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Episode 199: “Nobody made a greater mistake than he who did nothing because he could only do a little.”

By Jasmin and Mariann — November 02, 2013

Bear2Welcome to the 199th episode of Our Hen House, featuring Jill Robinson [transcript].

In today’s episode, we ruminate on faux fur and faux leather, Asbury Park, hostile reactions to vegan requests, and why we should speak up despite the hostility. We also discuss why the sudden interest in cannibalism by the media pertains directly to eating animals, and we chat about so-called “ethically-sourced” taxidermy, and why that’s bullshit.

Joining us today is Jill Robinson, the founder of Animals Asia. Jill, who is joining us today from rural China, will talk to us about the bear bile trade and her organization’s efforts to end it. She’ll enlighten us about bears and the sanctuary work she does, and she’ll share with us a few unforgettable animal stories. Jill will also give us the skinny on other exploitative animal industries in China, and – refreshingly – she’ll speak of why she has hope.

For our review, Our Hen House’s Associate Producer Liz Dee will share her thoughts on Pipernilli Cookies, a Brooklyn-based vegan company which, lucky for you, ships!

All that, vegan banter, and of course, current events from the world of animal rights.

For a list of the news items we discuss in today’s episode, and then some, take a look at the breaking news ticker at the top of the page, and also check out our list of archived news items.

micYou can listen to our podcast directly on our website (beneath this paragraph!) or you can listen and subscribe on iTunes or Stitcher! Also, if you like what you hear, please rate it on iTunes, and don’t forget to leave us a friendly comment! Of course, we would be thrilled if you would also consider making a donation, or becoming a member of our flock (especially if you’re a regular listener). And here’s an extra, exciting incentive — ALL donations, including flock memberships, between now and December 31 will be matched by our Barnyard Benefactors! Any amount is hugely appreciated, and Our Hen House is a 501(c)(3) nonprofit organization, so it’s tax-deductible! You can also dedicate a podcast episode! Don’t forget – we’re reader and listener supported. Plus, we offer some fantastic thank you gifts for your donations. Lastly, we are excited to be able to offer you written transcriptions of our podcast interviews (beginning with Episode 188). Thank you for helping us create quality content, and for helping us bring you a new podcast episode each week!

“Nobody made a greater mistake than he who did nothing because he could only do a little.” -Edmund Burke

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(3) Readers Comments

  1. November 6, 2013 at 11:42 am

    Thanks for this podcast. Very interesting stuff. I find myself wishing, though, that there is more of an anti-racist lens when you all are discussing some of these issues. For instance, I wonder how Jill Robinson has addressed the issue of being a foreigner with white/Western privilege working to make cultural changes in China. This work can come off as deeply imperialistic, especially because it is part of Traditional Chinese Medicine, which has been practiced for hundreds of years.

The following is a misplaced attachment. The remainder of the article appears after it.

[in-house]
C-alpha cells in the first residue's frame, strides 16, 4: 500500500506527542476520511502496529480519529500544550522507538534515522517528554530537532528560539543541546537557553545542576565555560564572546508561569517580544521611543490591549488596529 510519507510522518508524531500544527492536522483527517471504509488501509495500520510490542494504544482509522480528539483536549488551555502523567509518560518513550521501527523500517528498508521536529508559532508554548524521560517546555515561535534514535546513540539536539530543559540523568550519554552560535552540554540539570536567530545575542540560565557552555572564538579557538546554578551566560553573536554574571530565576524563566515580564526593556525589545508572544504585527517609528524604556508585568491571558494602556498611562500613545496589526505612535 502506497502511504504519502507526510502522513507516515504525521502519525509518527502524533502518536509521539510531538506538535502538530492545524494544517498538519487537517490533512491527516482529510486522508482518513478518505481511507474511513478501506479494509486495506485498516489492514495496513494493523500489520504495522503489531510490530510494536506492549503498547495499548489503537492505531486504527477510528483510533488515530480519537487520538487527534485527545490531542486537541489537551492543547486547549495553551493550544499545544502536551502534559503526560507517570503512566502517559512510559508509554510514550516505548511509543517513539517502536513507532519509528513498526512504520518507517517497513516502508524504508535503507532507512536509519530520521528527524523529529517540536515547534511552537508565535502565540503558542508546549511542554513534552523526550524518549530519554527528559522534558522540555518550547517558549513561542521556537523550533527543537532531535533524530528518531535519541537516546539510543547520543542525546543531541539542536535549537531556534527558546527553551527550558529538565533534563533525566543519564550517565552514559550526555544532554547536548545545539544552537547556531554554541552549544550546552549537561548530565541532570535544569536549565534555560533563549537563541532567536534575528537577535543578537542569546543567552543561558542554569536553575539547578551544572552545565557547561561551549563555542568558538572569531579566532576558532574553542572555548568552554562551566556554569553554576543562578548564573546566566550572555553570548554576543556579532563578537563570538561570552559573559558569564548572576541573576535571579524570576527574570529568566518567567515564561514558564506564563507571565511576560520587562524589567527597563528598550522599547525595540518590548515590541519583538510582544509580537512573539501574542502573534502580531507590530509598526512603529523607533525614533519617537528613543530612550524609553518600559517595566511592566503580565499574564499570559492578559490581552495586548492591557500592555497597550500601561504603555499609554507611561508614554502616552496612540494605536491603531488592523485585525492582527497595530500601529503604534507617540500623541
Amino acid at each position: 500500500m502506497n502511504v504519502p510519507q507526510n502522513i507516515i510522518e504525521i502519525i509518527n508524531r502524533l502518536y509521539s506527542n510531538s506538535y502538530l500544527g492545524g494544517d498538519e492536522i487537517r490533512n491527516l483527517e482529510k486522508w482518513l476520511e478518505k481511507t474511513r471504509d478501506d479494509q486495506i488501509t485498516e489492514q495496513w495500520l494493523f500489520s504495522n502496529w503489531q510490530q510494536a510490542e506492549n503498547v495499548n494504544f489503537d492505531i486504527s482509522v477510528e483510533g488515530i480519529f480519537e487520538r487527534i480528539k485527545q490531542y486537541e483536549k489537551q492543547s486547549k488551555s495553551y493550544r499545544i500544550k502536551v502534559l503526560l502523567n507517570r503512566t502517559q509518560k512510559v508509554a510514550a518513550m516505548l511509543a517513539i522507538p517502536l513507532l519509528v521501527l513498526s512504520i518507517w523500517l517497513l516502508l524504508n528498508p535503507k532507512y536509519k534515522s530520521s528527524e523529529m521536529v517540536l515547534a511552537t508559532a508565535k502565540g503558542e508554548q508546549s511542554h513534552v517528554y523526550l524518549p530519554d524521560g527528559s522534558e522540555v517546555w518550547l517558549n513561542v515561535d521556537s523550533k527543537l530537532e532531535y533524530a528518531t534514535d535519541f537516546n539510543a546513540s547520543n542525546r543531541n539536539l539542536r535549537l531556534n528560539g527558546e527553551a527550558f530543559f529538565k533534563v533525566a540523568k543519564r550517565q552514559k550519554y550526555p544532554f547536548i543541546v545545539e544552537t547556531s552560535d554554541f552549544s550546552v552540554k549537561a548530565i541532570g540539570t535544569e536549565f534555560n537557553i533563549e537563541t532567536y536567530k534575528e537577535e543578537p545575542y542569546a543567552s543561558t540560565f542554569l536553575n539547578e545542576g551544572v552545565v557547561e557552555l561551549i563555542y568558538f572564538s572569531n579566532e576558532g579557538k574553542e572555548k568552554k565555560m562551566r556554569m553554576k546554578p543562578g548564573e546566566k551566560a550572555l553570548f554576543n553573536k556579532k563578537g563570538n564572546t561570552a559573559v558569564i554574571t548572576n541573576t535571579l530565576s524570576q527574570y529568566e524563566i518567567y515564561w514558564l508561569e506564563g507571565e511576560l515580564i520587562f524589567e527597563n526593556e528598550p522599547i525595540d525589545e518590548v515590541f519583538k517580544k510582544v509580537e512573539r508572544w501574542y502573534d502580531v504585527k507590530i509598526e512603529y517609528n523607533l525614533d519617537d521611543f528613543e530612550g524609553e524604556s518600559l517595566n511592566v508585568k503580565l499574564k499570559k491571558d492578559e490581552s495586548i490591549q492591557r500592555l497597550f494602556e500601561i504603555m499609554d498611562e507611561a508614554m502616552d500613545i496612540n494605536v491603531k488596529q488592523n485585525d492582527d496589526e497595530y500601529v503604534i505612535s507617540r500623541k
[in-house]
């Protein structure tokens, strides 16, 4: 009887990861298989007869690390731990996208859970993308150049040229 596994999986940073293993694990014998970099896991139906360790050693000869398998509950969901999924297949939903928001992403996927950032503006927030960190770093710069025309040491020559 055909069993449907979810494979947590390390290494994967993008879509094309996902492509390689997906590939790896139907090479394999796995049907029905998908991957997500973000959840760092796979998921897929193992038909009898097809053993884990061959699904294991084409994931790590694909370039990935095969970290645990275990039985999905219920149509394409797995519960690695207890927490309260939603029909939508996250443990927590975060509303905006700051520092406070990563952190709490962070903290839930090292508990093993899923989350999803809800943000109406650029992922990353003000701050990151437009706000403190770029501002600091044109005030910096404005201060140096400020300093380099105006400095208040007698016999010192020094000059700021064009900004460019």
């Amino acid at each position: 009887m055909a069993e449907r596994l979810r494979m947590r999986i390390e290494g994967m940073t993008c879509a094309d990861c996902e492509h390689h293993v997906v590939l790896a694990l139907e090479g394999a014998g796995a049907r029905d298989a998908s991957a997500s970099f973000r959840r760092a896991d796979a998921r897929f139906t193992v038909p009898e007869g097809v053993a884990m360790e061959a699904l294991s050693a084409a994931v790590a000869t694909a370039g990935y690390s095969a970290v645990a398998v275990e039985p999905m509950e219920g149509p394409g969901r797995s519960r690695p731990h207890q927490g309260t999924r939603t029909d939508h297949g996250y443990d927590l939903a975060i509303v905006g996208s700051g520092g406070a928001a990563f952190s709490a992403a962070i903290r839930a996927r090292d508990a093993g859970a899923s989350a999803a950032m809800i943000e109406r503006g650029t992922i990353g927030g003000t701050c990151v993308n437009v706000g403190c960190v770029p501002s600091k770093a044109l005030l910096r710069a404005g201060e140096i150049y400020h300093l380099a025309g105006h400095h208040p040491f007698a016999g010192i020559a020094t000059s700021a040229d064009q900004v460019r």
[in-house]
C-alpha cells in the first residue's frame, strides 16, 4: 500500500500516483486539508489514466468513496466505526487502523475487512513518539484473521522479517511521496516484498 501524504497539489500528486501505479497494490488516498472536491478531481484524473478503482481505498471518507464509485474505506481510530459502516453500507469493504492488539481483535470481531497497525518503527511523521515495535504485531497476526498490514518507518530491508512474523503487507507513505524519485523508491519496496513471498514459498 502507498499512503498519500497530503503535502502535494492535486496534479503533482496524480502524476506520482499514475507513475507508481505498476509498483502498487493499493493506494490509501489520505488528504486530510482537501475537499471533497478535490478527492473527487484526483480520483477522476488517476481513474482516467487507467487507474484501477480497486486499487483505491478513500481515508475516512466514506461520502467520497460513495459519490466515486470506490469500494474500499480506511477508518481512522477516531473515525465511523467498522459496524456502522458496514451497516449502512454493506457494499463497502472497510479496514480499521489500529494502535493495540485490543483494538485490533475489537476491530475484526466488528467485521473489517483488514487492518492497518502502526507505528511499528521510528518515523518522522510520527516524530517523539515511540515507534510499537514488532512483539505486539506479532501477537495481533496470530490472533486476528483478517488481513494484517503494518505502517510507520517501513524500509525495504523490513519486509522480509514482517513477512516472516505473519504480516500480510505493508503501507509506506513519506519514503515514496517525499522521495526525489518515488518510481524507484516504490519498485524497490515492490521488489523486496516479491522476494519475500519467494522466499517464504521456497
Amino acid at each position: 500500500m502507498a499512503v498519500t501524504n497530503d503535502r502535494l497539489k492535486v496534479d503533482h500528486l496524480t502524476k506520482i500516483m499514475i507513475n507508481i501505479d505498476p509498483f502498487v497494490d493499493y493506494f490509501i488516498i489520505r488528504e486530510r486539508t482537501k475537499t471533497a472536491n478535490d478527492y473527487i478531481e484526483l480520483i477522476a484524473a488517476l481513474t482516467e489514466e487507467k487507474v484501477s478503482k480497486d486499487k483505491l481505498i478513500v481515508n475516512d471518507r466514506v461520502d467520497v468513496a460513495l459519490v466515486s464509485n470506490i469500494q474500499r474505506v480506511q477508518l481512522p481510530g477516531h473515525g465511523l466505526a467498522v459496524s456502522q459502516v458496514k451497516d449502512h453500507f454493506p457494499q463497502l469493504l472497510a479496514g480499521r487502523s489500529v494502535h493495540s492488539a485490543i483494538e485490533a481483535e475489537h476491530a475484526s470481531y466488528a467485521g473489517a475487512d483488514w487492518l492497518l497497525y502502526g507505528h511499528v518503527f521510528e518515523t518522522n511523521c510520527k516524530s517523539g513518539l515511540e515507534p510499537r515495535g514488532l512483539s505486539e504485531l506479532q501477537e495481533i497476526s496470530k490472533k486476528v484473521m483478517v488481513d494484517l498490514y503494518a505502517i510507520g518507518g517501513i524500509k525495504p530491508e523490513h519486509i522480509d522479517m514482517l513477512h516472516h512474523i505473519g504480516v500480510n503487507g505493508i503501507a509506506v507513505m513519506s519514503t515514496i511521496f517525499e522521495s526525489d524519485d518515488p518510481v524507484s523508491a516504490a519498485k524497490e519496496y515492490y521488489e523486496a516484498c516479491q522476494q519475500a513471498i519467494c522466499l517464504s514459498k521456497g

• February 7, 2014 at 12:55 am

      Dear Cori,I hope this finds you well.Customs wedded to history do no lend themselves a default privilege by virtue of their vintage nature. Human slavery too is centuries old, as is female genital circumcision in Africa, food binding in East Asia and female child brides in the middle east as well as parts of India; the list is long and substantive. We remain shocked by these practices, yet there are humans everywhere (in the past) as well as today working tirelessly to end these cruel customs which are violent, myopic, cause great suffering and whose shelf life is long past due.I come from Sri-Lanka, a south Asian country; a country that has used, abused and exploited elephants in the form of captive aka "domesticated" elephants for centuries. I encourage all humans - anywhere- and everywhere to speak out against these practices in Sri-Lanka. I find the abuse of animals in any nation abhorrent, yes, the need for an intelligent response requires of advocates a strategic approach - when educating and raising awareness about animals, still, I found nothing (at all) imperialistic about the approach adopted by Ms. Robinson. Animals Asia has almost singlehandedly raised awareness about the unmitigated, relentless cruelty inflicted upon these splendid animals, the last of the moon bears...If we feel that we can (legitimately) advocate against anachronistic practices that bring great harm to humans - despite how "old" these customs are, but feel we must shy away (or use unusual caution) when approaching issues that inflict great suffering upon animals we must ask ourselves - why? Suffering is the great equalizer. It normalizes all life as deserving of compassion and justice.Be well, rosemary. (Neytiri on FB)

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